Care for creation, Filipino Catholics promote organic farming
Manila (AsiaNews / CBCP) - In response to the exhortation of Pope Francis, who is calling for a greater care of creation and attention to the environment and creation, Filipino Catholics in the region of Davao recently relaunched a program of organic farming. Coinciding with the first World Day of Prayer for the Care of Creation, they planted trees in an area to be redeveloped.
Orthodox, Anglican and Reformed Church representatives, cardinals, bishops, members of the diplomatic corps and thousands of faithful participated in the liturgy of the word proposed by Pope Francis for the "World Day", organized a few weeks ago in communion with the Orthodox Church.
Inspired by the prayer, the Center for Social Action of the Archdiocese of Davao (ASAC) has promoted a series of training courses for lay people, experts and enthusiasts, dedicated precisely to the issues and the benefits of organic farming. Sister Marissa Arado, Asac coordinator, highlights the contribution of different organizations and bodies with expertise in the field of organic and sustainable agriculture with the aim of spreading knowledge.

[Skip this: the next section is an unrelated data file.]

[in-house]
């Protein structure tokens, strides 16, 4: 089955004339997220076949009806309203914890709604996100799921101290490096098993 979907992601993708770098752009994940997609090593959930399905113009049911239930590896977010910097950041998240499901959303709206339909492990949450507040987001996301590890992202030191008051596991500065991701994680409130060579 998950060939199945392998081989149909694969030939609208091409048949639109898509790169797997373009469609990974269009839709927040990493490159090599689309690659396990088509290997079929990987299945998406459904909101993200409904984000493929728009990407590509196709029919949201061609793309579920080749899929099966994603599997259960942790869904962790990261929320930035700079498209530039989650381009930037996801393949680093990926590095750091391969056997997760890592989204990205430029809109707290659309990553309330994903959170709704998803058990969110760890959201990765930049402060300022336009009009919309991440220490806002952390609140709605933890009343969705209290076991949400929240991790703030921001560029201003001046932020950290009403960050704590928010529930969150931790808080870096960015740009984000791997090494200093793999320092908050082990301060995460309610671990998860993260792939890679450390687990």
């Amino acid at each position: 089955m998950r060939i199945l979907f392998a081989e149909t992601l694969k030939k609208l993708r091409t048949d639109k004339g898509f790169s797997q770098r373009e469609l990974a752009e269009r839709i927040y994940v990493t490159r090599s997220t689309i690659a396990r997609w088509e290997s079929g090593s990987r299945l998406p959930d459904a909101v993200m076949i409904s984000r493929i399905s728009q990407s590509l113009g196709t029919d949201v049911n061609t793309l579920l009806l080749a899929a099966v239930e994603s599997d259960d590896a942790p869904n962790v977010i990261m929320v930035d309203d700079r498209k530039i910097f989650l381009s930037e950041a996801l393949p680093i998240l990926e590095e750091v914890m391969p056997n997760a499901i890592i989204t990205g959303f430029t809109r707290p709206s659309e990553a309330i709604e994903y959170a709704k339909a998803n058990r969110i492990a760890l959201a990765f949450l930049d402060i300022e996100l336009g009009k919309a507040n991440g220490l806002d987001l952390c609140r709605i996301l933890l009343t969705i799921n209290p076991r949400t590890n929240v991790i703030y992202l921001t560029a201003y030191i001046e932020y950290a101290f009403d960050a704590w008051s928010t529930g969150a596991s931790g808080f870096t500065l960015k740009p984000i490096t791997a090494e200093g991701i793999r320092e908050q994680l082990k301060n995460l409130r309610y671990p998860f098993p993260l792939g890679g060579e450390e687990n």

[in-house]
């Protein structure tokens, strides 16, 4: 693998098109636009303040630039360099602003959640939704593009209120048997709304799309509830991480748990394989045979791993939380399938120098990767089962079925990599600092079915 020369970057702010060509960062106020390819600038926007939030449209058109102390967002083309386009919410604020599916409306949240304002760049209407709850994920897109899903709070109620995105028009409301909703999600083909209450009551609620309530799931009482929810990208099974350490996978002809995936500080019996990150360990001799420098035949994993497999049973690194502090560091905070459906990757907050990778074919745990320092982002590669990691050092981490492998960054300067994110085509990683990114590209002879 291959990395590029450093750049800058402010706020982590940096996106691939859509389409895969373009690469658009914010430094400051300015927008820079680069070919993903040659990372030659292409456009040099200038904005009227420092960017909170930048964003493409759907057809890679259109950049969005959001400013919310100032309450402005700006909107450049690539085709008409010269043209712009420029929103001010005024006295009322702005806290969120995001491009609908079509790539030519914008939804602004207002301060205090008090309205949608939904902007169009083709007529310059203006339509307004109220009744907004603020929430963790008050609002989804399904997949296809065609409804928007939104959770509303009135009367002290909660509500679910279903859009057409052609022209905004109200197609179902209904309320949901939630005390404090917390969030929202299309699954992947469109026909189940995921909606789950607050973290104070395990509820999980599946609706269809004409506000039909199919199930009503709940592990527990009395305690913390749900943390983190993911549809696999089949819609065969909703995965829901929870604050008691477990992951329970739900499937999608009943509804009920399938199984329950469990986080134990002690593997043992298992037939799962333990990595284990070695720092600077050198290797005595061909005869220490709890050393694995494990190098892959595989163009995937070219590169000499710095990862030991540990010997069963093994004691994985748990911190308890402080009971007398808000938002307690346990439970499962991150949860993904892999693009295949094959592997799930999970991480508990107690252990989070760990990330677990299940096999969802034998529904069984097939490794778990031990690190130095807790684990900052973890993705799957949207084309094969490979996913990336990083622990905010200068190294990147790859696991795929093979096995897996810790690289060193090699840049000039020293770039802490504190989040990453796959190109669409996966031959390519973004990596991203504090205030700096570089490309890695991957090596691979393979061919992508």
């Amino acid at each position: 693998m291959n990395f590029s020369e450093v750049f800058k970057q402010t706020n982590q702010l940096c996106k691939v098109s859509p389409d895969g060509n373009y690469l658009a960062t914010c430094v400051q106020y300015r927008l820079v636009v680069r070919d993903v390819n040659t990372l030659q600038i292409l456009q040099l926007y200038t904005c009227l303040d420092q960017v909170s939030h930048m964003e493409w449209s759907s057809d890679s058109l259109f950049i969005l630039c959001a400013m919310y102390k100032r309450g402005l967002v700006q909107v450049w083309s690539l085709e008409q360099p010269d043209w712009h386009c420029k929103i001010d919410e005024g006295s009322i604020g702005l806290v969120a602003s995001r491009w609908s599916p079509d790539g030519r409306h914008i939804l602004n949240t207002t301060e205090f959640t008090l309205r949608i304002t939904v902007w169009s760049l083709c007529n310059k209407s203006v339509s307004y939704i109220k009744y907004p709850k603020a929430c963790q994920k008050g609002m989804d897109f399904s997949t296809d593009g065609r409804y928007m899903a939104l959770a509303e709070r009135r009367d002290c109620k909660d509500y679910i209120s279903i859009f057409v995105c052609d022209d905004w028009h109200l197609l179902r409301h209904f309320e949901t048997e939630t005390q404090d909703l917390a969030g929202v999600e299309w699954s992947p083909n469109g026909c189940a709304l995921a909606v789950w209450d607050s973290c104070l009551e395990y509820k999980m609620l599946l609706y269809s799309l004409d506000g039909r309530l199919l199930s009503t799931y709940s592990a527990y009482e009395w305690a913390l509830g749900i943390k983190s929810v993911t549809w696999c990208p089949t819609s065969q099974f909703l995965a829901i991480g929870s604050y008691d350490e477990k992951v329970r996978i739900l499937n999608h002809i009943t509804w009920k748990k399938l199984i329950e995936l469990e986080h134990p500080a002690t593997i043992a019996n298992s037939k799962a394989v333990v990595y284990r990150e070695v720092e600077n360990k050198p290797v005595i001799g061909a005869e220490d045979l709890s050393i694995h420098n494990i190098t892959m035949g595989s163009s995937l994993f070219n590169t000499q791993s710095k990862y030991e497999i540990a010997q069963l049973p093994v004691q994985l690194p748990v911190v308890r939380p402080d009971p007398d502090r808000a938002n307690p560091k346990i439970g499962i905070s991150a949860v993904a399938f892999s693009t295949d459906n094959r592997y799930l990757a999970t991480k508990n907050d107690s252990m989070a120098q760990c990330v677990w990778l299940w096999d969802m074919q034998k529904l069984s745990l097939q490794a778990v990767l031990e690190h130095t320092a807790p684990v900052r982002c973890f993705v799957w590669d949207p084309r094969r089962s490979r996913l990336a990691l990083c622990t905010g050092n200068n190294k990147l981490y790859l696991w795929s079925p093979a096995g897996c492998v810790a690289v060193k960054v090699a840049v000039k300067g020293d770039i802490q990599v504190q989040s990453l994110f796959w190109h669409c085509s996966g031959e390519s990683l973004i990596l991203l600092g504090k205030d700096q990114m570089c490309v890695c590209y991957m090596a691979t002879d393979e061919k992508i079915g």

Unlike the extensively used industrial methods in agriculture which include chemical additives and pesticides, the nun points out that organic farming, "does not cause harm to the environment and to human beings." Our goal, she adds, is to transform organic farming "into a way of life, because we have a kind of food production that does not damage people’s health and does not pollute the environment."
This initiative continues Sister Marissa, "it is our way of being shepherds in the context of God's creation, because it is part of our calling to take care of the environment." In this month of September programs raising awareness and giving insight into the topic will cover the area of Wagan, a district of Davao City.
Continuing the theme of environmental protection, the parish of Holy Rosary Malita (Western Davao) has recently promoted the planting of 100 trees. Although surrounded by forests, the area in the past has been the subject of wild development and the indiscriminate felling of trees and plants. "Planting trees - says the pastor Fr. Kim Cossid - is the best way to mitigate the effects of climate change and prevent disasters caused by floods and landslides".
The Filipino Church’s interest in environmental issues is not surprising, because in the past the Catholic leaders have paid much attention to the issue. In February last year the parishes of the capital launched an awareness campaign for the collection and disposal of electronic waste. In Luzon Catholics and NGOs they have promoted a common struggle for the rehabilitation of contaminated soil. Last March, the bishops welcomed the decision to transfer the mega-oil facility in the heart of the capital, Manila.